Thirdly, unregulated access to oceans provided by states to corporate actors has led to an increase of displacement and externalization of labour from the fisheries working sector and has resulted in the feminization of labor. As     noted by the SR on the Right to Food, even with formal employment in the sector, women work under poor conditions in the absence of childcare accommodations, maternity leaves or protection against occupational hazards. Additionally, women continue to face different forms of harassment at the workplace, while private actors benefit from weak law enforcement.

Overall, it has been indicated by the SR on Human Rights Defenders Michael Forst on     his annual report on women’s rights defenders this year, that “globalization and neoliberal policies” such as the ones listed above, have “led to economic disempowerment and power inequalities that affect the rights of women.” Through their implementation, projects which destroy the environment and displace communities generate marginalization, impoverishment and fragment communities and families. However, women defenders, as Forst emphasizes, have been at the forefront protesting such changes and claiming their rights, often with far fewer resources than those whose actions they resist. Despite often living under discriminatory social norms and authoritarian governments that criminalize those who challenge the State-corporate nexus, women continue to organize to defend their rights.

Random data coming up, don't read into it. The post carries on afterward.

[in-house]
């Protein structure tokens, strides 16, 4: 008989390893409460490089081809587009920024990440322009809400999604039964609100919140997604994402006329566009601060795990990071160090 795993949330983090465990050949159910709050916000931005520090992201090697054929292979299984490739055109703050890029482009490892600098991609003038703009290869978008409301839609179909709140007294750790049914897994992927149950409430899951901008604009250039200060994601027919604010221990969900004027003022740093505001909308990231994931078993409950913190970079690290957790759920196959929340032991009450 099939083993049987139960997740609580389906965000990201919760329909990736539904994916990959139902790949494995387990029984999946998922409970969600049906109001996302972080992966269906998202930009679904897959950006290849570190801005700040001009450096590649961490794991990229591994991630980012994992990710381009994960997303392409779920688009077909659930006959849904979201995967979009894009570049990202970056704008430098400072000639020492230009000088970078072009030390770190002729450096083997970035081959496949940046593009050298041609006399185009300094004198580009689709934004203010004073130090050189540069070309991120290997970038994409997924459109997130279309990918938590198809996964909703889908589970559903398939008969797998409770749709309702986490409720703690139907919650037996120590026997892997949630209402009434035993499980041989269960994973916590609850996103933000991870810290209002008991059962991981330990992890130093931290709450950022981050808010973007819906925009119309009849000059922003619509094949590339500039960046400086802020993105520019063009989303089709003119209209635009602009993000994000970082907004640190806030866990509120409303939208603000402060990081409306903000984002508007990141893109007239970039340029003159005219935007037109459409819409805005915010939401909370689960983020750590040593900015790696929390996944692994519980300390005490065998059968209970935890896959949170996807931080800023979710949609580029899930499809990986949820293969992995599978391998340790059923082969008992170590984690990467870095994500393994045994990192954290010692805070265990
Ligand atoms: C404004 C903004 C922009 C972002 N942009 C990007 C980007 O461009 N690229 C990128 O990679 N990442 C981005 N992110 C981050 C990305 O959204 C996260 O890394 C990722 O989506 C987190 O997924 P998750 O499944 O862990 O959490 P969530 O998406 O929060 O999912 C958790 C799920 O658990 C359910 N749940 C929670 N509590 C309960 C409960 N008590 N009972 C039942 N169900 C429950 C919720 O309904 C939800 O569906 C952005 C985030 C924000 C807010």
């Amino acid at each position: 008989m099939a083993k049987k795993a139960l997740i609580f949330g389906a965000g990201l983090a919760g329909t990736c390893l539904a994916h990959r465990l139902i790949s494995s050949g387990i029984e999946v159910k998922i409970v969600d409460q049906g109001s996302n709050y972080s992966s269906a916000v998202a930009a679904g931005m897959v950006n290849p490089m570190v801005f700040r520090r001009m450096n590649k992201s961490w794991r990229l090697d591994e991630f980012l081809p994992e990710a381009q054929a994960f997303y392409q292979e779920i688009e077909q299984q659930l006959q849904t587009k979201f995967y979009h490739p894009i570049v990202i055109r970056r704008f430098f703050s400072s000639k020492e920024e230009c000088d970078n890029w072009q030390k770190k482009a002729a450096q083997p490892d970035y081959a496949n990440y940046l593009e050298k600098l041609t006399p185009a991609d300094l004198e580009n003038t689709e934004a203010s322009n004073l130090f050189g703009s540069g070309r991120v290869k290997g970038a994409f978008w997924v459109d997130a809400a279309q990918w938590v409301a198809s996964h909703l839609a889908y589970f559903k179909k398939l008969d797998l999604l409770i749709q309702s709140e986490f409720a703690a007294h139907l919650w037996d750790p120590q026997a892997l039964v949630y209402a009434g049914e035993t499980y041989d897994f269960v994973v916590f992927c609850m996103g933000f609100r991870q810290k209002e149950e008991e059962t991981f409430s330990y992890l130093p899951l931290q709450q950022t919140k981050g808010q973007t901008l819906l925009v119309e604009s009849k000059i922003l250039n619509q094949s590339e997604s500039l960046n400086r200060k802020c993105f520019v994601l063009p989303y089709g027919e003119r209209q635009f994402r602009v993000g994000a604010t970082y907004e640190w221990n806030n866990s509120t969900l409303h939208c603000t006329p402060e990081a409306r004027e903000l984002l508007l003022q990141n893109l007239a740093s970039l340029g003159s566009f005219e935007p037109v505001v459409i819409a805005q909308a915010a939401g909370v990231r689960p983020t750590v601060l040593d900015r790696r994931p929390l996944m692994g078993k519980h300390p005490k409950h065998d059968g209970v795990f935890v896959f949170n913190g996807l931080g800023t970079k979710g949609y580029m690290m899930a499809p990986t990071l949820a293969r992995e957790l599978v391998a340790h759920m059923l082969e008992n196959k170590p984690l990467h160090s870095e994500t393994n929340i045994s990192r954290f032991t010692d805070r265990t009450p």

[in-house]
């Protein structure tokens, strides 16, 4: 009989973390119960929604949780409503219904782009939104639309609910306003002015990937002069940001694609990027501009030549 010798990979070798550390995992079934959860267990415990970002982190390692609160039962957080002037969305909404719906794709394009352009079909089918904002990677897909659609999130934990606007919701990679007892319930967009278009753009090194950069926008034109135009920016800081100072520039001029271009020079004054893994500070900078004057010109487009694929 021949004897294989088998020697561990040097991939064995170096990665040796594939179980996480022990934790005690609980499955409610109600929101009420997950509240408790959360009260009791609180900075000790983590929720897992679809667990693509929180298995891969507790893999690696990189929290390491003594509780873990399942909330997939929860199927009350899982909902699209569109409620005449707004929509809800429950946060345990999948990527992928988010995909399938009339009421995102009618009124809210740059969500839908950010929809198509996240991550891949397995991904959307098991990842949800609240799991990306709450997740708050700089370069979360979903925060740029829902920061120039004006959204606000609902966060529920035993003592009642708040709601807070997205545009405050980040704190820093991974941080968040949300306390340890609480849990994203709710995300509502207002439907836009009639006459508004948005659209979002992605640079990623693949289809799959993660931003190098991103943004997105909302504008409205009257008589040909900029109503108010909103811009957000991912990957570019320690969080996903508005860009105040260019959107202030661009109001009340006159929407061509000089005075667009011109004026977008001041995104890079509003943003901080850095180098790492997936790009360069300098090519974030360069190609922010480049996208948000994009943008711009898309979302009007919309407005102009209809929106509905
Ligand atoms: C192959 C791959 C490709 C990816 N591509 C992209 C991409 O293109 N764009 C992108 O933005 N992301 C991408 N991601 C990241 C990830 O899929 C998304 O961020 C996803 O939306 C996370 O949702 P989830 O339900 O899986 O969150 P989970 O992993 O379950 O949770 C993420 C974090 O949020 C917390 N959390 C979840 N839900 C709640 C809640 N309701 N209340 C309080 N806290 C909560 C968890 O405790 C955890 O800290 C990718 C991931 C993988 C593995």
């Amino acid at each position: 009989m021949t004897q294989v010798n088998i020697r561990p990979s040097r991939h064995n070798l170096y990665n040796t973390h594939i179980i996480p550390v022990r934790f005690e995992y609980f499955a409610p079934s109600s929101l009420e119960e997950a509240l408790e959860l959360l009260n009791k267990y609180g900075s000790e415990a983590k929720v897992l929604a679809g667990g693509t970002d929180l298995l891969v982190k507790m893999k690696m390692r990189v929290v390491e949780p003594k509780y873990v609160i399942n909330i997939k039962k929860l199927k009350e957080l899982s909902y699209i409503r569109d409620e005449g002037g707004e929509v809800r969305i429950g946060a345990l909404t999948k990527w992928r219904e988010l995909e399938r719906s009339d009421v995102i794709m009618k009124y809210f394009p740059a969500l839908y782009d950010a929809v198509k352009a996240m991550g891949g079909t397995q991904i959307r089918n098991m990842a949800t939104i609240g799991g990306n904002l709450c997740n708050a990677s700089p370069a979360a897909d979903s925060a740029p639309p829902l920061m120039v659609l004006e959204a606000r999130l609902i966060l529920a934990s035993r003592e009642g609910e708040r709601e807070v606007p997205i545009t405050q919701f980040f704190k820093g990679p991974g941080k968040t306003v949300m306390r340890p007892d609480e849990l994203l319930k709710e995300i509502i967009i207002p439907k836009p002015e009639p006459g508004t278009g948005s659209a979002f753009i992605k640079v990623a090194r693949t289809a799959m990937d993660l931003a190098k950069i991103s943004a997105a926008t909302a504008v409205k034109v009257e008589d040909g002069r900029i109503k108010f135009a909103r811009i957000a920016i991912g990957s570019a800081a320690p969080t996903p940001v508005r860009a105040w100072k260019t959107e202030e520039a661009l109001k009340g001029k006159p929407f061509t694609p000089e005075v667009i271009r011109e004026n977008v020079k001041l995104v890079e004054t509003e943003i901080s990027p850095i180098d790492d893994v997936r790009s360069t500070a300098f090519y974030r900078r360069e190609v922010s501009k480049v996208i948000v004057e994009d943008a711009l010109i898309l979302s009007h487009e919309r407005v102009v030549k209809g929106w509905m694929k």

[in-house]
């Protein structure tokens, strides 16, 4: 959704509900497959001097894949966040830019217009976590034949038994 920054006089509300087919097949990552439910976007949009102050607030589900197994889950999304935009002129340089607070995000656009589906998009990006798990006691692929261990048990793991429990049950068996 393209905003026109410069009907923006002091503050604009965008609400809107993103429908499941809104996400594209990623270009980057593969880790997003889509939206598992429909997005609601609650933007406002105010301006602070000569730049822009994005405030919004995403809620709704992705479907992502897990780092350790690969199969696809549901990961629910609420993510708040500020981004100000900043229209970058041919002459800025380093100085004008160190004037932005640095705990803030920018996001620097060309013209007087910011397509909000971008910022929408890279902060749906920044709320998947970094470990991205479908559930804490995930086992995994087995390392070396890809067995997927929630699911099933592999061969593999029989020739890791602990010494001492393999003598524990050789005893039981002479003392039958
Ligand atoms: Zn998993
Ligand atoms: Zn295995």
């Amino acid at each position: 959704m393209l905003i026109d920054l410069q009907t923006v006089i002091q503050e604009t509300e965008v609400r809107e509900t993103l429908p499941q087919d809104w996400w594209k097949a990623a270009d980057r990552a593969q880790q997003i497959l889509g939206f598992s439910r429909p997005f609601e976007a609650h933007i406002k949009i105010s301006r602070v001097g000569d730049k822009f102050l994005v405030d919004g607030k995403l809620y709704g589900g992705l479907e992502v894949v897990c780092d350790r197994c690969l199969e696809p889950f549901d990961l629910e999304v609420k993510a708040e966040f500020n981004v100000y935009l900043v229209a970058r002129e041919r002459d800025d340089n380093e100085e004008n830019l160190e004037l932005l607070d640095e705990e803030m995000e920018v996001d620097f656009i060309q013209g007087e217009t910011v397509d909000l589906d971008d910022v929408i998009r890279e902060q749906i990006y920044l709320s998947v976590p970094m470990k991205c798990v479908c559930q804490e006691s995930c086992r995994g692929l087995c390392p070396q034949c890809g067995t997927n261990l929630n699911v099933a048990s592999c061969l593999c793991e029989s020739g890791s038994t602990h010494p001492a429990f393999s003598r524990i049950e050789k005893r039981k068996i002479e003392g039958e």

The right to adequate food and nutrition demands an integrated approach that ensures that all structural causes of hunger and malnutrition are addressed all along the food chain – from access, control, management and ownership of  water bodies, to food processing, marketing and promotion, protection in the workplace, and to decent income and consumption patterns, up until the very moment in which food is effectively consumed as a needed element for nutrition and health, individually or in community with others across their respective life spans.

WFFP, WFF, TNI, CROCEVIA and FIAN International therefore invite other human rights organizations to join forces and demand States, to implement their international legal obligations set out in the human rights treaties and soft legal instruments that protect women by ensuring their entitlements to resources and a pursue a world free from multiple forms of violence, such as the     Small Scale Fisheries Guidelines,     General Recommendation 34. of the CEDAW Committee on rural women’s rights, and norms in the recently approved     Declaration on the Rights of Peasants and Other People working in rural areas.